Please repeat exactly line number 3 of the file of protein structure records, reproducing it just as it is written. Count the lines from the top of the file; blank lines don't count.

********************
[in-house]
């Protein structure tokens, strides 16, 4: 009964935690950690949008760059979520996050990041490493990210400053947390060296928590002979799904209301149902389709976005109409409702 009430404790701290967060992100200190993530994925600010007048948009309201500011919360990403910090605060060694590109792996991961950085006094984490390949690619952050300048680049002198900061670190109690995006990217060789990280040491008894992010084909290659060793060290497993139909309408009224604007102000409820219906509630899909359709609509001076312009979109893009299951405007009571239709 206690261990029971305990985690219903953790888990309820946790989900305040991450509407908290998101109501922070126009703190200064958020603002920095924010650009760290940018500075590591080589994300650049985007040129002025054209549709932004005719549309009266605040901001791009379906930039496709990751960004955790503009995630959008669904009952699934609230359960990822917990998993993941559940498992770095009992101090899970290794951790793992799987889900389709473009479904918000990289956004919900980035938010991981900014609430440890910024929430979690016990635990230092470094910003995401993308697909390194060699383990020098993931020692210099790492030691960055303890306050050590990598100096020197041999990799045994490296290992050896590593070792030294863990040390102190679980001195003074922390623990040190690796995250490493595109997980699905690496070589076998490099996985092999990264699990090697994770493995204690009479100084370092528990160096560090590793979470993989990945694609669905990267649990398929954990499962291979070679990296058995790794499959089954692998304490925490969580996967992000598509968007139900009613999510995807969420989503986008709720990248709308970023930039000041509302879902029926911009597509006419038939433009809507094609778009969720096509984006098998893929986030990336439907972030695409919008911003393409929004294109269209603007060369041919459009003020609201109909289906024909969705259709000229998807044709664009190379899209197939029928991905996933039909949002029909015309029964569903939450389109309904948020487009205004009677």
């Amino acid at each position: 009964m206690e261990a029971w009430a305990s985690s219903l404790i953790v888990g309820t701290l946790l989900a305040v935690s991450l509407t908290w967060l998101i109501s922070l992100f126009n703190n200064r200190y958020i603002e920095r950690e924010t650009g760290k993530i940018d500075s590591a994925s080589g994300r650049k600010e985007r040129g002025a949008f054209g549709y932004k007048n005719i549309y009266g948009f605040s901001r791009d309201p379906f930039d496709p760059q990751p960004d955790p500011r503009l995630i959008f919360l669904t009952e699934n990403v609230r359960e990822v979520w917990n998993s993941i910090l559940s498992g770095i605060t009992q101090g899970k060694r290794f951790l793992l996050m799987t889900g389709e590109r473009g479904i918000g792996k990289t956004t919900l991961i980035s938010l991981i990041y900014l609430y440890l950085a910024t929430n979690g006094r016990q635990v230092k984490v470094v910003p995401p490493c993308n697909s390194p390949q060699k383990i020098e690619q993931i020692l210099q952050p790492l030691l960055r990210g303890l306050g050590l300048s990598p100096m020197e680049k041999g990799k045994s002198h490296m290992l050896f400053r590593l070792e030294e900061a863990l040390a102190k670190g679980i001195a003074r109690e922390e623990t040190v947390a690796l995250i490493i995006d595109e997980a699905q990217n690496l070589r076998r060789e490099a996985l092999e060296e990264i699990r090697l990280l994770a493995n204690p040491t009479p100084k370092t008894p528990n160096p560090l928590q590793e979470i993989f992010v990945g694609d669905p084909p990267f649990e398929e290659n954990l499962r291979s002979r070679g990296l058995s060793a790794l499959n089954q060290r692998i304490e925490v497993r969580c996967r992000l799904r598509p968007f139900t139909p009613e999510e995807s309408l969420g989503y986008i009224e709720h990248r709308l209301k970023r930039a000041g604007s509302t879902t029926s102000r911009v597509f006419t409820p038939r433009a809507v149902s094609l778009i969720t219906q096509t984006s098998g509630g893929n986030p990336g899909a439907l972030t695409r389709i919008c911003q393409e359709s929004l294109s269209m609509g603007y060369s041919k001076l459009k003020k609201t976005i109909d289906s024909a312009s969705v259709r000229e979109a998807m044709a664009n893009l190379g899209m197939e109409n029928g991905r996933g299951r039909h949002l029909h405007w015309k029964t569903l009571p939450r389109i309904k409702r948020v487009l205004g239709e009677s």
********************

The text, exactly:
């Amino acid at each position: 009964m206690e261990a029971w009430a305990s985690s219903l404790i953790v888990g309820t701290l946790l989900a305040v935690s991450l509407t908290w967060l998101i109501s922070l992100f126009n703190n200064r200190y958020i603002e920095r950690e924010t650009g760290k993530i940018d500075s590591a994925s080589g994300r650049k600010e985007r040129g002025a949008f054209g549709y932004k007048n005719i549309y009266g948009f605040s901001r791009d309201p379906f930039d496709p760059q990751p960004d955790p500011r503009l995630i959008f919360l669904t009952e699934n990403v609230r359960e990822v979520w917990n998993s993941i910090l559940s498992g770095i605060t009992q101090g899970k060694r290794f951790l793992l996050m799987t889900g389709e590109r473009g479904i918000g792996k990289t956004t919900l991961i980035s938010l991981i990041y900014l609430y440890l950085a910024t929430n979690g006094r016990q635990v230092k984490v470094v910003p995401p490493c993308n697909s390194p390949q060699k383990i020098e690619q993931i020692l210099q952050p790492l030691l960055r990210g303890l306050g050590l300048s990598p100096m020197e680049k041999g990799k045994s002198h490296m290992l050896f400053r590593l070792e030294e900061a863990l040390a102190k670190g679980i001195a003074r109690e922390e623990t040190v947390a690796l995250i490493i995006d595109e997980a699905q990217n690496l070589r076998r060789e490099a996985l092999e060296e990264i699990r090697l990280l994770a493995n204690p040491t009479p100084k370092t008894p528990n160096p560090l928590q590793e979470i993989f992010v990945g694609d669905p084909p990267f649990e398929e290659n954990l499962r291979s002979r070679g990296l058995s060793a790794l499959n089954q060290r692998i304490e925490v497993r969580c996967r992000l799904r598509p968007f139900t139909p009613e999510e995807s309408l969420g989503y986008i009224e709720h990248r709308l209301k970023r930039a000041g604007s509302t879902t029926s102000r911009v597509f006419t409820p038939r433009a809507v149902s094609l778009i969720t219906q096509t984006s098998g509630g893929n986030p990336g899909a439907l972030t695409r389709i919008c911003q393409e359709s929004l294109s269209m609509g603007y060369s041919k001076l459009k003020k609201t976005i109909d289906s024909a312009s969705v259709r000229e979109a998807m044709a664009n893009l190379g899209m197939e109409n029928g991905r996933g299951r039909h949002l029909h405007w015309k029964t569903l009571p939450r389109i309904k409702r948020v487009l205004g239709e009677s």